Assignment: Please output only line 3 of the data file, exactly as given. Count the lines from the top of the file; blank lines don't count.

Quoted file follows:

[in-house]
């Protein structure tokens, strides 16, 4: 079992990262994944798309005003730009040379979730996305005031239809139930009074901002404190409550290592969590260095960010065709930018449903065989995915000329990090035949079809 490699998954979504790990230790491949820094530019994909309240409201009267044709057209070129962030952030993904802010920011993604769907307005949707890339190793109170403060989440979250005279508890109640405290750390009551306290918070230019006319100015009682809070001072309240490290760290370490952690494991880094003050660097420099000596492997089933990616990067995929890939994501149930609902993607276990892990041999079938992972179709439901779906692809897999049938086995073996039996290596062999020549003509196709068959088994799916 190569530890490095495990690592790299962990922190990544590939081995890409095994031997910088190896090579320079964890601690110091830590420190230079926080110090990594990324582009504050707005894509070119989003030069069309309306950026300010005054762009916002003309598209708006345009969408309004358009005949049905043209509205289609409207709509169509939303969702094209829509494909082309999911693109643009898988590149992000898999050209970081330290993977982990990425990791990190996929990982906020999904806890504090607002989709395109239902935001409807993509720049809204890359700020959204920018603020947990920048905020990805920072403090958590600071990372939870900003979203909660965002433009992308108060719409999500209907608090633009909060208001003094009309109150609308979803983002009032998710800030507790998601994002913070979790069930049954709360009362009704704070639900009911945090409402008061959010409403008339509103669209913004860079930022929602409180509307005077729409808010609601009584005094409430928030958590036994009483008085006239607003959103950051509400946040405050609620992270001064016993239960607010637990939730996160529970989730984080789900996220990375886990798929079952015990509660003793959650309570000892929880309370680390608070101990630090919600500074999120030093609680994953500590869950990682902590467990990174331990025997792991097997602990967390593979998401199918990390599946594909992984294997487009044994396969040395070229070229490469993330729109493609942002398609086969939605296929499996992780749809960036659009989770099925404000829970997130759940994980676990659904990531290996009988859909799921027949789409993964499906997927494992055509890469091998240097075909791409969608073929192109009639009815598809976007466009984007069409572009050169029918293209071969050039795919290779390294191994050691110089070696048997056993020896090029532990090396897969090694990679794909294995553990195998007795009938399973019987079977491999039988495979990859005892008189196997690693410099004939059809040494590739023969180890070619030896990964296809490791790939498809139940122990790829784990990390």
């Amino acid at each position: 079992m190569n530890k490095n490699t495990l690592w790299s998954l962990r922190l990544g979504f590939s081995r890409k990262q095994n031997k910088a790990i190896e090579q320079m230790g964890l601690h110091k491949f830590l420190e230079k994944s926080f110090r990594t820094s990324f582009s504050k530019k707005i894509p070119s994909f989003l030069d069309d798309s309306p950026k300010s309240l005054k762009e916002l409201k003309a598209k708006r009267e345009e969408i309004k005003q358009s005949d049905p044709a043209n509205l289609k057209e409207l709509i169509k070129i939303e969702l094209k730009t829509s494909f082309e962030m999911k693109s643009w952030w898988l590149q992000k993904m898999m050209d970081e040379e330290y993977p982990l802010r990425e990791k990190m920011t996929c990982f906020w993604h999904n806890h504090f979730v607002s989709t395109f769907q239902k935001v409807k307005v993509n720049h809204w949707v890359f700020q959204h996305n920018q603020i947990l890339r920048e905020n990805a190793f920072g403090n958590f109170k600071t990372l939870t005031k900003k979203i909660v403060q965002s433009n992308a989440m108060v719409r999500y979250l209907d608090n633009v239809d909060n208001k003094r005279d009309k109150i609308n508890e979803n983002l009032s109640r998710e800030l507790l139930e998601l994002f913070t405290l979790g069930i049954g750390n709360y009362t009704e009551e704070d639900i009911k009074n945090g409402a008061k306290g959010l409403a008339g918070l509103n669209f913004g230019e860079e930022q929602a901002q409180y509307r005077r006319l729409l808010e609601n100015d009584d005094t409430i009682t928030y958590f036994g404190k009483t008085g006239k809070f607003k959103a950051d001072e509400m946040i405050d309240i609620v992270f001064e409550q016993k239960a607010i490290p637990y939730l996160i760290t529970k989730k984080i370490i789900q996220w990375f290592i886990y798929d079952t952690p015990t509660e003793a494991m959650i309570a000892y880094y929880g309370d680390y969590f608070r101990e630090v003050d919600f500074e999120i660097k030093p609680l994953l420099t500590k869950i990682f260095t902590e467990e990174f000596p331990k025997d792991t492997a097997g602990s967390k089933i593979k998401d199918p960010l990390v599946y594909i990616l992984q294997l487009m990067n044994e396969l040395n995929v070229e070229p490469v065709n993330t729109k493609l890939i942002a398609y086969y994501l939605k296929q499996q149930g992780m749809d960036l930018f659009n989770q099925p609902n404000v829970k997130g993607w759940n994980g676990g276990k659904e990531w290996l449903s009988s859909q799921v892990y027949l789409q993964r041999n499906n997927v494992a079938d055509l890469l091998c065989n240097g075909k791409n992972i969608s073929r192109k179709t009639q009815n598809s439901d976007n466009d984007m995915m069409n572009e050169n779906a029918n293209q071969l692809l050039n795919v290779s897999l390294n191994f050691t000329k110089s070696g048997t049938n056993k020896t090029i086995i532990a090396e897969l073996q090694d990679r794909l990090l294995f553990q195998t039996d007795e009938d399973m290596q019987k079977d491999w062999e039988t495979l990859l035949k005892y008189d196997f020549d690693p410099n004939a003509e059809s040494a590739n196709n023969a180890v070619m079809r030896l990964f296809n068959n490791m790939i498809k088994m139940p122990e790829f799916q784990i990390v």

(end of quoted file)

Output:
């Amino acid at each position: 079992m190569n530890k490095n490699t495990l690592w790299s998954l962990r922190l990544g979504f590939s081995r890409k990262q095994n031997k910088a790990i190896e090579q320079m230790g964890l601690h110091k491949f830590l420190e230079k994944s926080f110090r990594t820094s990324f582009s504050k530019k707005i894509p070119s994909f989003l030069d069309d798309s309306p950026k300010s309240l005054k762009e916002l409201k003309a598209k708006r009267e345009e969408i309004k005003q358009s005949d049905p044709a043209n509205l289609k057209e409207l709509i169509k070129i939303e969702l094209k730009t829509s494909f082309e962030m999911k693109s643009w952030w898988l590149q992000k993904m898999m050209d970081e040379e330290y993977p982990l802010r990425e990791k990190m920011t996929c990982f906020w993604h999904n806890h504090f979730v607002s989709t395109f769907q239902k935001v409807k307005v993509n720049h809204w949707v890359f700020q959204h996305n920018q603020i947990l890339r920048e905020n990805a190793f920072g403090n958590f109170k600071t990372l939870t005031k900003k979203i909660v403060q965002s433009n992308a989440m108060v719409r999500y979250l209907d608090n633009v239809d909060n208001k003094r005279d009309k109150i609308n508890e979803n983002l009032s109640r998710e800030l507790l139930e998601l994002f913070t405290l979790g069930i049954g750390n709360y009362t009704e009551e704070d639900i009911k009074n945090g409402a008061k306290g959010l409403a008339g918070l509103n669209f913004g230019e860079e930022q929602a901002q409180y509307r005077r006319l729409l808010e609601n100015d009584d005094t409430i009682t928030y958590f036994g404190k009483t008085g006239k809070f607003k959103a950051d001072e509400m946040i405050d309240i609620v992270f001064e409550q016993k239960a607010i490290p637990y939730l996160i760290t529970k989730k984080i370490i789900q996220w990375f290592i886990y798929d079952t952690p015990t509660e003793a494991m959650i309570a000892y880094y929880g309370d680390y969590f608070r101990e630090v003050d919600f500074e999120i660097k030093p609680l994953l420099t500590k869950i990682f260095t902590e467990e990174f000596p331990k025997d792991t492997a097997g602990s967390k089933i593979k998401d199918p960010l990390v599946y594909i990616l992984q294997l487009m990067n044994e396969l040395n995929v070229e070229p490469v065709n993330t729109k493609l890939i942002a398609y086969y994501l939605k296929q499996q149930g992780m749809d960036l930018f659009n989770q099925p609902n404000v829970k997130g993607w759940n994980g676990g276990k659904e990531w290996l449903s009988s859909q799921v892990y027949l789409q993964r041999n499906n997927v494992a079938d055509l890469l091998c065989n240097g075909k791409n992972i969608s073929r192109k179709t009639q009815n598809s439901d976007n466009d984007m995915m069409n572009e050169n779906a029918n293209q071969l692809l050039n795919v290779s897999l390294n191994f050691t000329k110089s070696g048997t049938n056993k020896t090029i086995i532990a090396e897969l073996q090694d990679r794909l990090l294995f553990q195998t039996d007795e009938d399973m290596q019987k079977d491999w062999e039988t495979l990859l035949k005892y008189d196997f020549d690693p410099n004939a003509e059809s040494a590739n196709n023969a180890v070619m079809r030896l990964f296809n068959n490791m790939i498809k088994m139940p122990e790829f799916q784990i990390v």